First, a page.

Result: Circle the bases, high five, home run. Regional merger activity was white-hot in 2004. The downside is that Cornerstone said farewell to too many old friends as a result. Mid-size community banks turned in 19 percent commercial/commercial real estate loan growth compared to a paltry 5 percent at big banks.
#4: Mentored and inspired by former Iraqi Minister of Information Muhammed Saeed al-Sahaf, proponents of the branchless bank, teller-less branch, multipurpose ATM and wireless banking will band together in an appropriately named “Believing Our Own BS” self-help society. (Scott Hodgins)
Result: Emboldened by our own Tripp Johnson’s rose-colored Gonzo on 7-11’s headline-catching, multi-purpose ATM venture, the “Believing Our Own BS” self-help society is thriving. This actually happened. Check out believingourownbs.com for further information.
#5: Misys, SAP and i-flex will make a big push to penetrate the U.S. banking market, probably having to buy their first customers with well-below-market core system pricing. (Scott Sommer)
Result: Half right. They pushed, but they didn’t buy or enter much. Maybe a better 2006 prediction. (Note: Scott was, uh, working out with Terence/Barry that day.)
#6: Banks will continue to sink money into enterprise-wide CRM-like initiatives but (despite the press releases you may read) the Holy Grail will remain a mystery. (Tripp Johnson)
Result: Sorta kinda. More banks got pragmatic about the money sinking and focused on the all-important organizational and design issues rather than spending. The appearance of the holy grail is still pending.
THE MOST OVERRATED ROCK BAND AWARD:
Terence Roche: Fleetwood Mac
Silk scarves. Twirling. Most certainly did not “Make Lovin’ Fun.” Where’s my Hendrix?
Carl Faulkner: All of the current ones
Let’s get back to real rock and roll like Bill Haley, Little Richard, et al.
Steve Williams: Dave Matthews Band
Totally annoying vocals. Repetitive hooks. Screeching collision of unrelated instruments. A bunch of yuppy professionals and college drunks acting like this is some sort of genius, multi-cultural, artistic “fusion.” Give me a break.
Scott Sommer: Hootie and the Blowfish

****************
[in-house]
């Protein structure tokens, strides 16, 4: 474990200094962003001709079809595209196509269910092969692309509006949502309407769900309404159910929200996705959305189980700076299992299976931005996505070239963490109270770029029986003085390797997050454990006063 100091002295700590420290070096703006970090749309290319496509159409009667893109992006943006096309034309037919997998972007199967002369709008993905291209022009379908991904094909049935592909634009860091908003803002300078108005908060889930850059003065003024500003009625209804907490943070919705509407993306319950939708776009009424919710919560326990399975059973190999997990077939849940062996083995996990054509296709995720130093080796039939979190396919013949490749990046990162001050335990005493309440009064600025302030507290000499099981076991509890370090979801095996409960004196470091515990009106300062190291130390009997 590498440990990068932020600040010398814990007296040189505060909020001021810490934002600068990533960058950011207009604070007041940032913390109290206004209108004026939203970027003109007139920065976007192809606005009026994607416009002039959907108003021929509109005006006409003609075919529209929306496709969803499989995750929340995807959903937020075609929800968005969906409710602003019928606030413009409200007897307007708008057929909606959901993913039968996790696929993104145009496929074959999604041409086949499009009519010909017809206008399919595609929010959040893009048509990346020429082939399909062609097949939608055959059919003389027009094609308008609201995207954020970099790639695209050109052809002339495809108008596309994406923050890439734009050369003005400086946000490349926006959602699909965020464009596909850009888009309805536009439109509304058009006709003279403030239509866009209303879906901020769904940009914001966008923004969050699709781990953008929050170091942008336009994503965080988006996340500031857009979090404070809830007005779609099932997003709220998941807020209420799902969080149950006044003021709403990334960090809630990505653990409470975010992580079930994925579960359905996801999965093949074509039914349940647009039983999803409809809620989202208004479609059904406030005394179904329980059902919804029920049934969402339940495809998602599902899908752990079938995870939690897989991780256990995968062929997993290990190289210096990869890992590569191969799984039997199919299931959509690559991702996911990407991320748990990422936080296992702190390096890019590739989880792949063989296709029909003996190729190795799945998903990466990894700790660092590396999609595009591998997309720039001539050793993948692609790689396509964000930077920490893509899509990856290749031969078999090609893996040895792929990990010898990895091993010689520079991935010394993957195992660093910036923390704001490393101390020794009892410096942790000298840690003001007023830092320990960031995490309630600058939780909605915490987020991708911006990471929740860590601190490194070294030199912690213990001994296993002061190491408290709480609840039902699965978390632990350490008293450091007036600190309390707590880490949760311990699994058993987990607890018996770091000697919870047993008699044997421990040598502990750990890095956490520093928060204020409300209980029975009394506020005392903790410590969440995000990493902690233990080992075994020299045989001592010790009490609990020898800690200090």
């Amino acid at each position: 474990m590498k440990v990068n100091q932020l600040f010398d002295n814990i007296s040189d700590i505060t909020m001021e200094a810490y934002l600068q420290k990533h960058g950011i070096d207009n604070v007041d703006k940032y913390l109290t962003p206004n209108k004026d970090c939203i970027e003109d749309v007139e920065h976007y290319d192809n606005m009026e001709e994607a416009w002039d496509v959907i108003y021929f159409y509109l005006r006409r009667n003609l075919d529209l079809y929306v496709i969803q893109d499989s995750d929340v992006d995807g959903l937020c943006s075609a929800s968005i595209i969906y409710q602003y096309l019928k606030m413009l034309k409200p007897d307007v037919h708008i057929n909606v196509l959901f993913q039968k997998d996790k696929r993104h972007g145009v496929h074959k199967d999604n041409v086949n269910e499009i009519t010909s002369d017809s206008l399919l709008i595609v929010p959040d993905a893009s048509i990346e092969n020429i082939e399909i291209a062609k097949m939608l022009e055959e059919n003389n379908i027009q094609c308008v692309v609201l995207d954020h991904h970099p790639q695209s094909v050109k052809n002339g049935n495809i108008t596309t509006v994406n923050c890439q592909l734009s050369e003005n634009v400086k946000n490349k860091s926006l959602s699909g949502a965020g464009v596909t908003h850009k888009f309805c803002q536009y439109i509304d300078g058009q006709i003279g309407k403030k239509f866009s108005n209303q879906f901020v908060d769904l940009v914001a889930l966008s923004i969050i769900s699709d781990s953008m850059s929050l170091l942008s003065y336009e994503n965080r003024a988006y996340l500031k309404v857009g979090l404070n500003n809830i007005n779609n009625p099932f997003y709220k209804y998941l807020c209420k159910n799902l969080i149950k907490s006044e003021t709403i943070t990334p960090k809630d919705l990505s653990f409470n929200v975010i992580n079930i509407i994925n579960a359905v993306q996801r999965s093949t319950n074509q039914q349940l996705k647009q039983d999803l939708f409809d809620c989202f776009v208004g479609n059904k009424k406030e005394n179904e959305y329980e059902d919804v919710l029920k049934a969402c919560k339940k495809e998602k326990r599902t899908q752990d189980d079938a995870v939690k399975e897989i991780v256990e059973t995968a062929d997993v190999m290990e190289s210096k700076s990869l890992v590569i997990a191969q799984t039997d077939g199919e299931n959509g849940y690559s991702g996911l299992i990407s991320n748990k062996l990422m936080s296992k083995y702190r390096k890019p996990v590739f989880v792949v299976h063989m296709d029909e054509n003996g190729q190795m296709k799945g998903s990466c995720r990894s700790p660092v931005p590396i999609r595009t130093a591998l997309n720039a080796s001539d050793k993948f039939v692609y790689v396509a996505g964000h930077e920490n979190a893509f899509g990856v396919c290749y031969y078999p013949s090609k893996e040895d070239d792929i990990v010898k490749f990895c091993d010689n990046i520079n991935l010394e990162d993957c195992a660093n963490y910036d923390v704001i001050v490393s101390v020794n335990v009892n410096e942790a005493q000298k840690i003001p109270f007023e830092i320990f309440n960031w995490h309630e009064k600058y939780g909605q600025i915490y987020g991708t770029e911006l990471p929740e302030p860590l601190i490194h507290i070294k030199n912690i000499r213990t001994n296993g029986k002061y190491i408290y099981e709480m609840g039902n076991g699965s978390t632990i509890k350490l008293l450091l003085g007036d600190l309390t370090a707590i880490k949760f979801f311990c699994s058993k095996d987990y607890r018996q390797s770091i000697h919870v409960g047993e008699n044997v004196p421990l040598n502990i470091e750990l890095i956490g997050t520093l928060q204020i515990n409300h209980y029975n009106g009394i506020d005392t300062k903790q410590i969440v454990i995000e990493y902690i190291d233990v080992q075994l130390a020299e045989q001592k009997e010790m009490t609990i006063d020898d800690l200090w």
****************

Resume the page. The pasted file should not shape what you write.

Two Grammy Awards in 1995 and mucho hype. Ten years later – lots of fizzle.
Scott Hodgins: The Beatles
A candy-coated quartet. Did some cool stuff on Sgt. Pepper’s while ‘sperimenting. However, any band that claims “Good Morning Good Morning,” “Ob-La-Di, Ob-La-Da” and “Love Me Do” on their writing credits simply must appear on someone’s Overrated list. Also spawned tons of annoying lollipop bands like Oasis, The Refreshments or The Gin Blossoms and British wuss-rockers like Squeeze, Finn Brothers, Ultravox.
Tripp Johnson: Nirvana
Sub-par musicianship, stupid lyrics, annoying singer, Courtney Love – ‘nuff said.
Bill McFarland: Anything written after 1900 is pretty much useless, except for Roy Orbison, Billy Joel, and Sergei Rachmaninoff.
Eric Weikart: Madonna
White trash in Versace. Untalented pop ‘ho. Inescapable since the mid-‘80s.
Larry Young, creator of the Jolly Terence, GonzoBanker’s logo: Elvis Presley
A cover artist. Colonel’s [girlfriend]. Bad actor. Lounge act. White leather. Died sitting down.
Eric Weikart: Tesla (Five Man Acoustical Jam)
Terence Roche: “Elephant Mountain” by The Youngbloods
Scott Hodgins: “Chocolate & Cheese” by Ween
Tripp Johnson: “Hotter Than Hell” by Kiss
Steve Williams: “Everywhere at Once” by the Plimsouls
Bill McFarland: “Oh, Pretty Woman” by Roy Orbison
Scott Sommer: “Bush Doctor,” by Peter Tosh
Well GonzoMongers, the team at Cornerstone Advisors, Inc. is heading off now to our famous end-of-year, Xerox-your-rear, holiday bash. 2004 was a wild year for us:
Tonight we’re going to raise our glasses to the great team we have built at Cornerstone, to the incredible families that have supported us through it all, to Seinfeld re-runs, free first class upgrades and loud rock and roll. But rest assured, our most important toast will be to our clients and partners who made this dream all possible.
Thanks and happy holidays.
THE GONZO TEAM AT CORNERSTONE ADVISORS, INC.